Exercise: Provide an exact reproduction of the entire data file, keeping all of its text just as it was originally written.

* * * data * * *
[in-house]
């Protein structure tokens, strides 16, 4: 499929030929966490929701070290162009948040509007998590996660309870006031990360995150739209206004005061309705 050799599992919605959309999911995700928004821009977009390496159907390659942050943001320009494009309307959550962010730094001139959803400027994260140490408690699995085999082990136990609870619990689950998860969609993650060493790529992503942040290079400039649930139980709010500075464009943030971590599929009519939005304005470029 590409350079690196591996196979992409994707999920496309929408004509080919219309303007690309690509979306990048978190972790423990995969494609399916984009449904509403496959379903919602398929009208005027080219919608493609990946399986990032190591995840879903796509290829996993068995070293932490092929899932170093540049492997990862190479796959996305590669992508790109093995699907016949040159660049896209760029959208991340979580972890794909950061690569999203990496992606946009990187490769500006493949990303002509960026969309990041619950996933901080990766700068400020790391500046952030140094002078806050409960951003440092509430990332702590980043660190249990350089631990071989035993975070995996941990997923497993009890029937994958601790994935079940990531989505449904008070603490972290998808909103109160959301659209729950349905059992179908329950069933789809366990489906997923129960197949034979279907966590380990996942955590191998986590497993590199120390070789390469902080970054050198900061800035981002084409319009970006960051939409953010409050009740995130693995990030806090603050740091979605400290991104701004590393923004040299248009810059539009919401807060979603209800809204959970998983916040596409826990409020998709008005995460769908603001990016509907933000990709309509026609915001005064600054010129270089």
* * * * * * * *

[in-house]
């Protein structure tokens, strides 16, 4: 499929030929966490929701070290162009948040509007998590996660309870006031990360995150739209206004005061309705 050799599992919605959309999911995700928004821009977009390496159907390659942050943001320009494009309307959550962010730094001139959803400027994260140490408690699995085999082990136990609870619990689950998860969609993650060493790529992503942040290079400039649930139980709010500075464009943030971590599929009519939005304005470029 590409350079690196591996196979992409994707999920496309929408004509080919219309303007690309690509979306990048978190972790423990995969494609399916984009449904509403496959379903919602398929009208005027080219919608493609990946399986990032190591995840879903796509290829996993068995070293932490092929899932170093540049492997990862190479796959996305590669992508790109093995699907016949040159660049896209760029959208991340979580972890794909950061690569999203990496992606946009990187490769500006493949990303002509960026969309990041619950996933901080990766700068400020790391500046952030140094002078806050409960951003440092509430990332702590980043660190249990350089631990071989035993975070995996941990997923497993009890029937994958601790994935079940990531989505449904008070603490972290998808909103109160959301659209729950349905059992179908329950069933789809366990489906997923129960197949034979279907966590380990996942955590191998986590497993590199120390070789390469902080970054050198900061800035981002084409319009970006960051939409953010409050009740995130693995990030806090603050740091979605400290991104701004590393923004040299248009810059539009919401807060979603209800809204959970998983916040596409826990409020998709008005995460769908603001990016509907933000990709309509026609915001005064600054010129270089």